There’s a guy in the hospitality industry who’s recently reached out to me. His company holds fundraisers, but unlike Cars For Hope, they are not awareness fundraisers, they are raising funds for action.
They’ve partnered with a company to provide instant trained and specialised psychological support for their industry, 24hrs a day. IE: Psychologists on call 24/7 through an app on your phone, Skype, or face to face when you need them. This is amazing as some of the most critical cases get left waiting for appointments, but within that waiting period it can all be to late.
I’ll be keeping tabs on his future fundraisers, but for now I personally choose not to support Cars For Hope. In no way at all am I suggesting you do the same, but I hope I’ve managed to justify my why.
EDIT! A few hours after I published this Berty reached out and for the past 3.5hrs we’ve been in discussion face to face. I acknowledge that my first CFH feature upset him and his team as the JPG I used to promote that feature was nothing more than ‘click bait’, designed to get attention in order for people to read the feature. For this I’m truly sorry as I didn’t think it would cloud him and his team from reading the real meat of my story. At the same time I forced Berty to read my first article and acknowledge that my final line was that I hoped for a meeting with his team to still happen in order to discuss if CFH could build a better bridge for people suffering from depression.
Berty showed me the figures, but more importantly he gave me his word that he has never personally taken more than $5 from CFH for his own personal benefit since inception. I might have my own personal doubts, but at the end of the day I have to believe him as it’s his word against thoughts which cross my mind. So for singling him out and questioning him in public (which he and many others would take as accusing him), I apologise wholeheartedly.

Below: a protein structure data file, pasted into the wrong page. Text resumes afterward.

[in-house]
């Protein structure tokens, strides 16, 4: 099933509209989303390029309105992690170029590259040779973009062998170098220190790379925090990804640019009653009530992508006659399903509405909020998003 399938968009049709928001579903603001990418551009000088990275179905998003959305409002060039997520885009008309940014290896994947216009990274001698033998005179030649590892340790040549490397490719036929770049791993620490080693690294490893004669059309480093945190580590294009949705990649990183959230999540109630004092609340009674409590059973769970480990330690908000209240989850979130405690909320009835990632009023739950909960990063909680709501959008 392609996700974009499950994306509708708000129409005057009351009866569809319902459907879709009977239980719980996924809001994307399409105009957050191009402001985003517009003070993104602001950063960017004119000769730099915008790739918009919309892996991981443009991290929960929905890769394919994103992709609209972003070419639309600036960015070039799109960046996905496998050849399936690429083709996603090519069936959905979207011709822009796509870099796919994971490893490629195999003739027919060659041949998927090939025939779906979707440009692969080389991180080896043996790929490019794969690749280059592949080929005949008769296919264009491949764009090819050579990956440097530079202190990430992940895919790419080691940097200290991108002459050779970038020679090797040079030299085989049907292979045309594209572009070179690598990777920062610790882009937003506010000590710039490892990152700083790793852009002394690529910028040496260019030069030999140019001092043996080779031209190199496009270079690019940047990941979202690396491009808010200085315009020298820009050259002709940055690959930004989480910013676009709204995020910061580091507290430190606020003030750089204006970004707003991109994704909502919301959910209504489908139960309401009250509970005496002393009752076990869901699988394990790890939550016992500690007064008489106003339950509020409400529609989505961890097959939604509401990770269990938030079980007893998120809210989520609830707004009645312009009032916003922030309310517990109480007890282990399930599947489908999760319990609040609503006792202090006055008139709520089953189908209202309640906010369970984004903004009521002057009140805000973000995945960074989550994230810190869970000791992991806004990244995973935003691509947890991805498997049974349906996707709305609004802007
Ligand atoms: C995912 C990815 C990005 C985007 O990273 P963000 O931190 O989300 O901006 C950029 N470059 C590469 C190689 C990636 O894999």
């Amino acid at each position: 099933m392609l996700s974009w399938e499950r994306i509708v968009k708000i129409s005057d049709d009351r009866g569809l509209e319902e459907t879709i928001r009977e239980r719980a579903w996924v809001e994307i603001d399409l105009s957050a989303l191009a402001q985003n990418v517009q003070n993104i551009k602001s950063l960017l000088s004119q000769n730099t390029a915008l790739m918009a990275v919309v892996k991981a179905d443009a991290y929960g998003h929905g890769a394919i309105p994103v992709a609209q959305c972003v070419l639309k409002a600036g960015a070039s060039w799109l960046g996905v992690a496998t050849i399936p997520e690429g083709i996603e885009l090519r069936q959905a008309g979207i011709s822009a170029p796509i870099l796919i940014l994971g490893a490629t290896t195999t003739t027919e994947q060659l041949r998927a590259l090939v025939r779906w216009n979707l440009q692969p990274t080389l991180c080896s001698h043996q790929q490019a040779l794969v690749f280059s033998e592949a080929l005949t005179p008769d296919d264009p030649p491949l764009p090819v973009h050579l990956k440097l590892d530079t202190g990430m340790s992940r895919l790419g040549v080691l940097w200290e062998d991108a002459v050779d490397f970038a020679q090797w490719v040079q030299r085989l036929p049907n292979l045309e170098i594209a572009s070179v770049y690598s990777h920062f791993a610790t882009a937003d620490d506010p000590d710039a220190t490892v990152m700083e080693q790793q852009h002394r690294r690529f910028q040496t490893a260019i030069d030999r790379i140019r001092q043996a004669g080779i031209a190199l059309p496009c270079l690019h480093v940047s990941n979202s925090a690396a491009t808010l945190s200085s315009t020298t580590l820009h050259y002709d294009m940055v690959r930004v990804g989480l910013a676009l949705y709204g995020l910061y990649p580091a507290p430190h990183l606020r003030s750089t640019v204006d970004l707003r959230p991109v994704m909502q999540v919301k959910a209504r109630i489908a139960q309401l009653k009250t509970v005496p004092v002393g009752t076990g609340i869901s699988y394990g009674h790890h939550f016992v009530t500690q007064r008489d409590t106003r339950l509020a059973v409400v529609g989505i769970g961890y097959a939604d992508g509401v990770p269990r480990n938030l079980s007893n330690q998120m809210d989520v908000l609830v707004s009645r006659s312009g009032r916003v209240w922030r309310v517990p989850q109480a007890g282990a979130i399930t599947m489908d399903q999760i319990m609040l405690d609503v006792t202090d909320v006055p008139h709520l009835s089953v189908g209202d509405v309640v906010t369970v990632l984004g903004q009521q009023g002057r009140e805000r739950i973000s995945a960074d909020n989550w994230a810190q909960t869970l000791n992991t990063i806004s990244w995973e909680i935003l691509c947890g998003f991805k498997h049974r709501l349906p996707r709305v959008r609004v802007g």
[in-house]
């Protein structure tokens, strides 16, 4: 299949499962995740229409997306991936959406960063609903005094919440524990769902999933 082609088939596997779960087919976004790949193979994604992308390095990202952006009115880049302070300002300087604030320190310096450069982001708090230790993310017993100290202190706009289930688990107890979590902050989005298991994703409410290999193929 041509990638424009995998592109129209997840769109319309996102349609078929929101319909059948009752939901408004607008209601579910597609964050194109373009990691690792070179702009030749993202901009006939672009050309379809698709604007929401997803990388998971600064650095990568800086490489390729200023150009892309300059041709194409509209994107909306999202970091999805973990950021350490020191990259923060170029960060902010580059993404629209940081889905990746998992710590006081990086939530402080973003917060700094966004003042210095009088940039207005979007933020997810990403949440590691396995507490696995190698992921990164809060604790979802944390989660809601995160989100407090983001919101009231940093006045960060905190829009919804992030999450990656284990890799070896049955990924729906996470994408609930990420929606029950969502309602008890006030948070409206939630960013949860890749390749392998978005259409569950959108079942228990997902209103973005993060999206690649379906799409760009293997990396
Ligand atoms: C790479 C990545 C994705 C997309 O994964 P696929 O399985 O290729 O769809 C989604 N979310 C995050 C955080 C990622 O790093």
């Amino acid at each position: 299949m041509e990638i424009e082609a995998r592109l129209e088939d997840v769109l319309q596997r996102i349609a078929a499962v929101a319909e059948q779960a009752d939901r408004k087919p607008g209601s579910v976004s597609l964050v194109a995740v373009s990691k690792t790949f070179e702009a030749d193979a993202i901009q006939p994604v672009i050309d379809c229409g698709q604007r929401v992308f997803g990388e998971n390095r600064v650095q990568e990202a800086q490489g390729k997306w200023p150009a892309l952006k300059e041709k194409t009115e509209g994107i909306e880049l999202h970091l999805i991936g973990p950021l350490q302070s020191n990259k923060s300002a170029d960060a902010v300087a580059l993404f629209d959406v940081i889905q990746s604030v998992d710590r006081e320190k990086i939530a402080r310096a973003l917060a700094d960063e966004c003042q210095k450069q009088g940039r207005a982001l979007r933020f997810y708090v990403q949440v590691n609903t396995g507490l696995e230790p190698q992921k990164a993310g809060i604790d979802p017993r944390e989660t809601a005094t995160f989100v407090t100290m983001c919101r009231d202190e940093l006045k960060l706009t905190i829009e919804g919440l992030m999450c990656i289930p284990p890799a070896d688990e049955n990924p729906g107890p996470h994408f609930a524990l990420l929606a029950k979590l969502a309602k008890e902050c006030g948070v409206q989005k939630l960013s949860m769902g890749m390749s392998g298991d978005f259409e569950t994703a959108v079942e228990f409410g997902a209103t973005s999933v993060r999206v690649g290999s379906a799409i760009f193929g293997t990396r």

Also, I was wrong about his fancy helmet as it cost him $150, and his S2000 was a seal at $11k.
In regards to what CFH spends their money on. Berty managed to explain that anyone who donates to CFH gets a personalised letter from CFH to say what the money goes into. I questioned why he would only give that information to those who donated, and why not share that information in order to inspire more people to donate. The point was taken. I also again questioned the vagueness of the CFH web site in general, and again, point taken and Berty assures me they are working on it.
Ultimately Berty had to ask whether this was the end of our friendship, and whether I would continue to question CFH in future. My answer was NO! Of-course we’re still friends, and if anything, if CFH did edit their web page they should let me know so I could share it with my community.
To all those CFH supporters who are upset with my thoughts. I apologise for making anyone upset, it wasn’t my intention. I was merely trying to explain why I wanted to remove the CFH banner from the ZEN Garage blog. I rest my case, and will not continue to express my opinions on CFH as I feel I’ve said more than enough. I acknowledge that the primary goal of CFH is to create awareness around the subject of depression, and in doing so they have saved lives, which is an amazing thing full stop.